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Bible Commentaries

Sutcliffe's Commentary on the Old and New Testaments

Psalms 143

Verses 1-12

This is the last of the penitential psalms, and is uniformly ascribed to David. It was composed during a period of exile. The LXX and the Vulgate, “on the rebellion of Absalom.”

Psalms 143:10 . Thy Spirit is good. The LXX read, “Let thy good Spirit lead me into the land of uprightness.”


This psalm was composed also in exile, as appears from his prayer to be led into the land of uprightness: Psalms 143:10. These litanies, or pleadings with heaven, are glowing, ardent, and worthy of special notice. David was long pursued by Saul, and sometimes his spirit was overwhelmed with grief. By long pressure the nerves of the understanding become relaxed and inactive; but God revives his saints again.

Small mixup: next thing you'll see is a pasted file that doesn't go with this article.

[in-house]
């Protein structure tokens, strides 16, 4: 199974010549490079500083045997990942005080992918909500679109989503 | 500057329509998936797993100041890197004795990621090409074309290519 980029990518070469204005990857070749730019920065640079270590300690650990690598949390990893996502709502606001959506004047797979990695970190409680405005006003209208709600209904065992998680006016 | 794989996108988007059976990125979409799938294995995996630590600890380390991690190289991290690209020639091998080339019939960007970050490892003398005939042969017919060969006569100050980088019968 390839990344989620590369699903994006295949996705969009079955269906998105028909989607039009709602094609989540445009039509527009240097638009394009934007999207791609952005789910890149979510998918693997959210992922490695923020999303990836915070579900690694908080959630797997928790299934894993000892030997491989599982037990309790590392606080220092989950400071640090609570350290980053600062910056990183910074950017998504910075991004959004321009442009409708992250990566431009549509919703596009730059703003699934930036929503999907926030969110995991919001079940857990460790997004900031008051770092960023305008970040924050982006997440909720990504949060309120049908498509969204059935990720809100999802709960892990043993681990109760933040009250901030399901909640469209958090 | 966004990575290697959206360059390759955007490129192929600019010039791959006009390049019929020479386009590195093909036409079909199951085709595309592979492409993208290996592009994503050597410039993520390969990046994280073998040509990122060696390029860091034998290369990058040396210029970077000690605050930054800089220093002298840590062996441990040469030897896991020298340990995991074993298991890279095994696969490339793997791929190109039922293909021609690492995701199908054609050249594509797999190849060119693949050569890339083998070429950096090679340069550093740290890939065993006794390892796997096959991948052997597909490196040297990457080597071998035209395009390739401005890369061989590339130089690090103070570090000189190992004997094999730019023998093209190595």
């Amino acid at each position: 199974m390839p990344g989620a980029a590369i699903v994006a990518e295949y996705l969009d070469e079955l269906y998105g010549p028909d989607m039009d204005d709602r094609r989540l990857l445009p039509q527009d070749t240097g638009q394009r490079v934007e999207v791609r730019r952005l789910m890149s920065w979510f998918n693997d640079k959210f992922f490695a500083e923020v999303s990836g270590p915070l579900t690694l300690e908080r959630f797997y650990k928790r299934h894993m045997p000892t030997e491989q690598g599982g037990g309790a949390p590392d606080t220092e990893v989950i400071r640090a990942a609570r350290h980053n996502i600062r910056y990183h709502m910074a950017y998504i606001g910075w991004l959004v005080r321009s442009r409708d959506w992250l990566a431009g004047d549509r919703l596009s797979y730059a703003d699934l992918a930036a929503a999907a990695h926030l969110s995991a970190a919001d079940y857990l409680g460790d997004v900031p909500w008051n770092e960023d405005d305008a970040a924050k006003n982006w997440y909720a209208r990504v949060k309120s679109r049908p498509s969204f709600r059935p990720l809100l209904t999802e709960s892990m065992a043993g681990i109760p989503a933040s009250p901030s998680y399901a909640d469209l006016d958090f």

He prays to be guided in the way in which he ought to walk, for it is not in man to direct his steps. Above all, the psalmist asks for a good frame of mind, that God would quicken and revive his soul for his name’s sake.

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Bibliographical Information
Sutcliffe, Joseph. "Commentary on Psalms 143". Sutcliffe's Commentary on the Old and New Testaments. 1835.